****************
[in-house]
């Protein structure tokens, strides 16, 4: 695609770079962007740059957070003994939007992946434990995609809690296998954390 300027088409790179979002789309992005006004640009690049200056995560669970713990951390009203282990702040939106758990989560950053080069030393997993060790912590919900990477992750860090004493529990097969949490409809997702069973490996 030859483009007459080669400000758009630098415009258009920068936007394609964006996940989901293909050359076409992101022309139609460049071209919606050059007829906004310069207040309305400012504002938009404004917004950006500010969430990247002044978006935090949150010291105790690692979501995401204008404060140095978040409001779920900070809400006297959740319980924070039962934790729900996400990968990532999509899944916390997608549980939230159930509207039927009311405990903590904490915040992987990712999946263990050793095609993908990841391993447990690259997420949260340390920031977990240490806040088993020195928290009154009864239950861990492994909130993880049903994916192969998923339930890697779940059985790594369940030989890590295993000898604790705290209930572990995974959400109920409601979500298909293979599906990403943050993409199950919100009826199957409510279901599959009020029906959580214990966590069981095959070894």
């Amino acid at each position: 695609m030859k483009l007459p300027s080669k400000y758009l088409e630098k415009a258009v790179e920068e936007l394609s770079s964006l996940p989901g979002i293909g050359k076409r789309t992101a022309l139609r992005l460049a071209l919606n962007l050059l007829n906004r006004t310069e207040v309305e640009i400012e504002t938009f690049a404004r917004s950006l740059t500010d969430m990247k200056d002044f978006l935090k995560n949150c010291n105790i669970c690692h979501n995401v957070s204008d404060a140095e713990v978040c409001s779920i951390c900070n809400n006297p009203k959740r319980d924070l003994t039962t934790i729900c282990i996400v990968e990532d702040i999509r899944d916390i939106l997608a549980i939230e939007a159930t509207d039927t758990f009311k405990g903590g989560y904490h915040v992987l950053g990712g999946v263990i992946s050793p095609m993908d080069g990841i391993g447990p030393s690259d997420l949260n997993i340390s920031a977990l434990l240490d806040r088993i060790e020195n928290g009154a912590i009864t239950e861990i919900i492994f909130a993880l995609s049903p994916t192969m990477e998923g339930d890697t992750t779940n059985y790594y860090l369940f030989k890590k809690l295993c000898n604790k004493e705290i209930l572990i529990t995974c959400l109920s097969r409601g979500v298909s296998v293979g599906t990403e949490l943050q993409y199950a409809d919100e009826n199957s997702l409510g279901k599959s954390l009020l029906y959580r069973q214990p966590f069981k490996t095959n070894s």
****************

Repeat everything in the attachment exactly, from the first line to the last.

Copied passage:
[in-house]
């Protein structure tokens, strides 16, 4: 695609770079962007740059957070003994939007992946434990995609809690296998954390 300027088409790179979002789309992005006004640009690049200056995560669970713990951390009203282990702040939106758990989560950053080069030393997993060790912590919900990477992750860090004493529990097969949490409809997702069973490996 030859483009007459080669400000758009630098415009258009920068936007394609964006996940989901293909050359076409992101022309139609460049071209919606050059007829906004310069207040309305400012504002938009404004917004950006500010969430990247002044978006935090949150010291105790690692979501995401204008404060140095978040409001779920900070809400006297959740319980924070039962934790729900996400990968990532999509899944916390997608549980939230159930509207039927009311405990903590904490915040992987990712999946263990050793095609993908990841391993447990690259997420949260340390920031977990240490806040088993020195928290009154009864239950861990492994909130993880049903994916192969998923339930890697779940059985790594369940030989890590295993000898604790705290209930572990995974959400109920409601979500298909293979599906990403943050993409199950919100009826199957409510279901599959009020029906959580214990966590069981095959070894």
């Amino acid at each position: 695609m030859k483009l007459p300027s080669k400000y758009l088409e630098k415009a258009v790179e920068e936007l394609s770079s964006l996940p989901g979002i293909g050359k076409r789309t992101a022309l139609r992005l460049a071209l919606n962007l050059l007829n906004r006004t310069e207040v309305e640009i400012e504002t938009f690049a404004r917004s950006l740059t500010d969430m990247k200056d002044f978006l935090k995560n949150c010291n105790i669970c690692h979501n995401v957070s204008d404060a140095e713990v978040c409001s779920i951390c900070n809400n006297p009203k959740r319980d924070l003994t039962t934790i729900c282990i996400v990968e990532d702040i999509r899944d916390i939106l997608a549980i939230e939007a159930t509207d039927t758990f009311k405990g903590g989560y904490h915040v992987l950053g990712g999946v263990i992946s050793p095609m993908d080069g990841i391993g447990p030393s690259d997420l949260n997993i340390s920031a977990l434990l240490d806040r088993i060790e020195n928290g009154a912590i009864t239950e861990i919900i492994f909130a993880l995609s049903p994916t192969m990477e998923g339930d890697t992750t779940n059985y790594y860090l369940f030989k890590k809690l295993c000898n604790k004493e705290i209930l572990i529990t995974c959400l109920s097969r409601g979500v298909s296998v293979g599906t990403e949490l943050q993409y199950a409809d919100e009826n199957s997702l409510g279901k599959s954390l009020l029906y959580r069973q214990p966590f069981k490996t095959n070894s």